Knowledge Bound: The RSC Blog

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Posted on May 04, 2012 - 06:00 AM | Student Debt | Comments (0)

People try to explain $1 trillion dollars in a variety of ways. “It’s like a stack of $1 bills stretching from here to the moon,” or “It’s more than the gross domestic product of Australia.”
It’s all very heartfelt but not very helpful when it comes to paying for college. Although President Obama and Congress are attempting to reduce student loan debt, most of their actions are not likely to have an immediate impact on the marketplace.
Impact of Student Loan Debt
Student loans, once a rarity in paying for college, are now an entrenched part of the financial aid system. 67% of college students have them, and colleges, for the first time, routinely include Parent PLUS loans, subsidized and unsubsidized Stafford Loans in their financial aid packages.
It’s all very disconcerting when you consider just how student loan debt is hurting graduates.
  • Living at home. 85% of graduates return home to live with their parents, 40% of them because they can’t afford to live on their own.
  • Decades of debt. Students can expect to be paying off loans for 20 years. More if they miss payments along the way.
  • Spending less. Graduates with high debt spend less money on other expenses, hurting the economy.
  • Parents with PLUS loans often delay retirement, creating a bottleneck in the job market. If they don’t retire, younger workers can’t replace them.
Student Loan Debt by the Numbers
It’s a frightening scenario. The average college graduate today owes $26,000 in student loans, and the average 8th grader, given a steady rise, can expect to owe $43,000. The interest rate on subsidized Stafford Loans will eventually go back up (from 3.4% to 6.8%), if not this summer, then soon. A weak economy means colleges and states have less gift aid to offer, even as tuition skyrockets.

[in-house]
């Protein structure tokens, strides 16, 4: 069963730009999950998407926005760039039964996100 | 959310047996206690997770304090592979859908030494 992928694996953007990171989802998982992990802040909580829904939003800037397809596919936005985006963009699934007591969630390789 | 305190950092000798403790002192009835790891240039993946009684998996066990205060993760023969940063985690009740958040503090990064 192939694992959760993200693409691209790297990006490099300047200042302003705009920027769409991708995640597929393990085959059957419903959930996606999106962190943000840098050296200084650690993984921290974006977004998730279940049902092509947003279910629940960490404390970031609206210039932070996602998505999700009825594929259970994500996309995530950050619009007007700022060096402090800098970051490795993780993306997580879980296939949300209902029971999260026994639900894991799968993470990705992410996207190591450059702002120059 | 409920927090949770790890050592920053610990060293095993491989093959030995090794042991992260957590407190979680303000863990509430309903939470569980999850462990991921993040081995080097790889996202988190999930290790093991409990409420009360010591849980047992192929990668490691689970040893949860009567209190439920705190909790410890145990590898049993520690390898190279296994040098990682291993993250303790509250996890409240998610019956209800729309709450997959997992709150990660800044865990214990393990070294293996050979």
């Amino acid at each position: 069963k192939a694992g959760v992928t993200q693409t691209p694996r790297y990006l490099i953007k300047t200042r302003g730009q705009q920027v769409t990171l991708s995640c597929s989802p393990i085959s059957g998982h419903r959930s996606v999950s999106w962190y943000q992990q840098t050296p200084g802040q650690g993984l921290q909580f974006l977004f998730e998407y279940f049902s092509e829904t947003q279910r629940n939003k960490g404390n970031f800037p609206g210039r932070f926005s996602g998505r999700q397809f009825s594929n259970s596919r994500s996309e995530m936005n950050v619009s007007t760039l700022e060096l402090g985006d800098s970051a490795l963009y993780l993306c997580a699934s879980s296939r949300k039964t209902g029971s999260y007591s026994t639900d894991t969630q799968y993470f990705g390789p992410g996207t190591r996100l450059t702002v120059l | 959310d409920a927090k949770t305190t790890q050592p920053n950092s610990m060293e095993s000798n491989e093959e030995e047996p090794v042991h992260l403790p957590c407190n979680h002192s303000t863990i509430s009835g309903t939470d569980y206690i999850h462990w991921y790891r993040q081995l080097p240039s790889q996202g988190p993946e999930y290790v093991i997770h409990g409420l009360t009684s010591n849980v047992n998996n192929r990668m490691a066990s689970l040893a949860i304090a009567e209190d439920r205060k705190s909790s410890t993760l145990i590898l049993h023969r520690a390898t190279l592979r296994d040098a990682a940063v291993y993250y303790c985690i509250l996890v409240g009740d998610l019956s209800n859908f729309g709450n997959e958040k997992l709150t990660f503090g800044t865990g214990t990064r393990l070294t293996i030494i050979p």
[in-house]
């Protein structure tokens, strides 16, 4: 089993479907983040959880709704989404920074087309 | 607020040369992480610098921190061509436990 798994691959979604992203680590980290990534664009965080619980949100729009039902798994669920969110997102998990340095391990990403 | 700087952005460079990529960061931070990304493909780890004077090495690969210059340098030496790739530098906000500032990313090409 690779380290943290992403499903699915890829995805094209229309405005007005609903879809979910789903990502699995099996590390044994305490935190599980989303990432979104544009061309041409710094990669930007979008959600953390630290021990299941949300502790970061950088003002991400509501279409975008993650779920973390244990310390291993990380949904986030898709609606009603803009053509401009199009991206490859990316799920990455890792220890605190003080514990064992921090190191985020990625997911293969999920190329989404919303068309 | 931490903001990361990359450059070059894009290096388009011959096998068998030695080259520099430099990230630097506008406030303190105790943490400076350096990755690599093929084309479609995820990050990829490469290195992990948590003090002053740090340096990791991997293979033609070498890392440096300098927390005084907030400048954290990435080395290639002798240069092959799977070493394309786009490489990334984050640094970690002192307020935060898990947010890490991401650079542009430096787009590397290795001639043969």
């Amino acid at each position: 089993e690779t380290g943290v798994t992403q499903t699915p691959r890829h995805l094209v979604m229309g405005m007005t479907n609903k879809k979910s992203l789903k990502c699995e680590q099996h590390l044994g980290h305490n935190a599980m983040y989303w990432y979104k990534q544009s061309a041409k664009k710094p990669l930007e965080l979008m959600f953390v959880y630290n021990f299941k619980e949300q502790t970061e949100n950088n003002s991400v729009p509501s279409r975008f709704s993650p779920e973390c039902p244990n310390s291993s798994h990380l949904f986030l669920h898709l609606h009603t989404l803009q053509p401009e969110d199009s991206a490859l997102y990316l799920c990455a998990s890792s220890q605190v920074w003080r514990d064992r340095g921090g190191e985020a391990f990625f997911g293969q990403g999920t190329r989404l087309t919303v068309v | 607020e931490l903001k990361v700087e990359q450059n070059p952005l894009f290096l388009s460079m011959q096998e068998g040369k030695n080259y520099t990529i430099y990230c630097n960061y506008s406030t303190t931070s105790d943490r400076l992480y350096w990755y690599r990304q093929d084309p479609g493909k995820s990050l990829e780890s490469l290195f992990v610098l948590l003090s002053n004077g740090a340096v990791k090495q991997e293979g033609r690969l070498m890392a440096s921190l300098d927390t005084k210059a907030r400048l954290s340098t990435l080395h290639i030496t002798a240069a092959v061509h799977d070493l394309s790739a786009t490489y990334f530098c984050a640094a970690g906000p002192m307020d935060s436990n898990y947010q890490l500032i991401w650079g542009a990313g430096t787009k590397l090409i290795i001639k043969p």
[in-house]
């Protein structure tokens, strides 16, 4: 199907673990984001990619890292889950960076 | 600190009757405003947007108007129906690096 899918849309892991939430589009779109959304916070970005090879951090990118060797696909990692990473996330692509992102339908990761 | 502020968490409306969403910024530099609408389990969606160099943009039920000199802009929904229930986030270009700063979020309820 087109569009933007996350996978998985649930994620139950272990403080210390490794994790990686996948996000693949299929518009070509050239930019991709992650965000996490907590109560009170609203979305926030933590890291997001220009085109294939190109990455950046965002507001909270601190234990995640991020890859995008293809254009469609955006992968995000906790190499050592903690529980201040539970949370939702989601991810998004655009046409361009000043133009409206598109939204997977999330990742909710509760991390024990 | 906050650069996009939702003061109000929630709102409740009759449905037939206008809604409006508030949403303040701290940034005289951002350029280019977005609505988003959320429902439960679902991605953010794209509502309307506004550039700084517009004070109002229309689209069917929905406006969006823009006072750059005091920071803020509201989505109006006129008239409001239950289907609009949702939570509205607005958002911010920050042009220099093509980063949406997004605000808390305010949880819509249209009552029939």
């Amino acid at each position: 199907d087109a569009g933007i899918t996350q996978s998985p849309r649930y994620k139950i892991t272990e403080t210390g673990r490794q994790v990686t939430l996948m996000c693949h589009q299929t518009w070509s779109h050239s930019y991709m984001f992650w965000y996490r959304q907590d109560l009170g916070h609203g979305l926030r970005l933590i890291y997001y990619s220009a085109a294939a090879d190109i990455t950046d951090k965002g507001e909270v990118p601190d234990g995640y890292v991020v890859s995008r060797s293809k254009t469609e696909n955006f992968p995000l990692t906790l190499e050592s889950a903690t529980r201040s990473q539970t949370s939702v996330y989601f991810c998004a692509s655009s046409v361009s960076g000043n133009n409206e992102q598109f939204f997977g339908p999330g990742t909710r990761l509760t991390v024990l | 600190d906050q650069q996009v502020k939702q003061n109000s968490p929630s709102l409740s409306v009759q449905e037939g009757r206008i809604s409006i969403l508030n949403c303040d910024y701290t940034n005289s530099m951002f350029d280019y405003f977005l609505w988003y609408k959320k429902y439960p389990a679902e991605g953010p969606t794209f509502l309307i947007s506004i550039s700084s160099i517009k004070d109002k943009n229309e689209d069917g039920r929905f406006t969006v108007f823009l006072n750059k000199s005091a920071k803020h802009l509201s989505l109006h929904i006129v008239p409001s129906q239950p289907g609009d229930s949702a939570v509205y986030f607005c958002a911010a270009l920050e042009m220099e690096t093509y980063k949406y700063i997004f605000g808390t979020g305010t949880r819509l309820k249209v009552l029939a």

So what’s a student to do?
  • Take advantage of changes in the system. States are shifting money to merit-based aid. This goes to students with the best GPAs and SAT scores. Boost your accomplishments as much as possible to qualify for this aid (use our SAT or ACT test prep materials for extra help).
  • Take advantage of college financial aid. Going to a school where you’re in the top 25% academically will likely get you more aid. There are more than 4,000 colleges in the country. You’re probably a good fit at several of them. (Find the average GPA, SAT scores, etc., for all 4,000 of them on our website).
  • Take advantage of top financial aid colleges. Some colleges traditionally offer great financial aid. Many are marquee names, but there are plenty of surprising selections beyond the exclusive Ivy League. Find out who in our Top Financial Aid Colleges handbook.
The earlier your start navigating around student loan debt, the better off you’ll be. To understand how this fully works, attend one of our financial aid webinars and get your free financial aid file. It presents dozens of ways to cut your college costs so that you’re not one of those graduates swimming in college debt.
After all, the government can’t solve its own debt problems; it’s not likely to solve yours. There are ways the system can help you, if you plan ahead. Get expert advice and great tools to improve your future financial aid.


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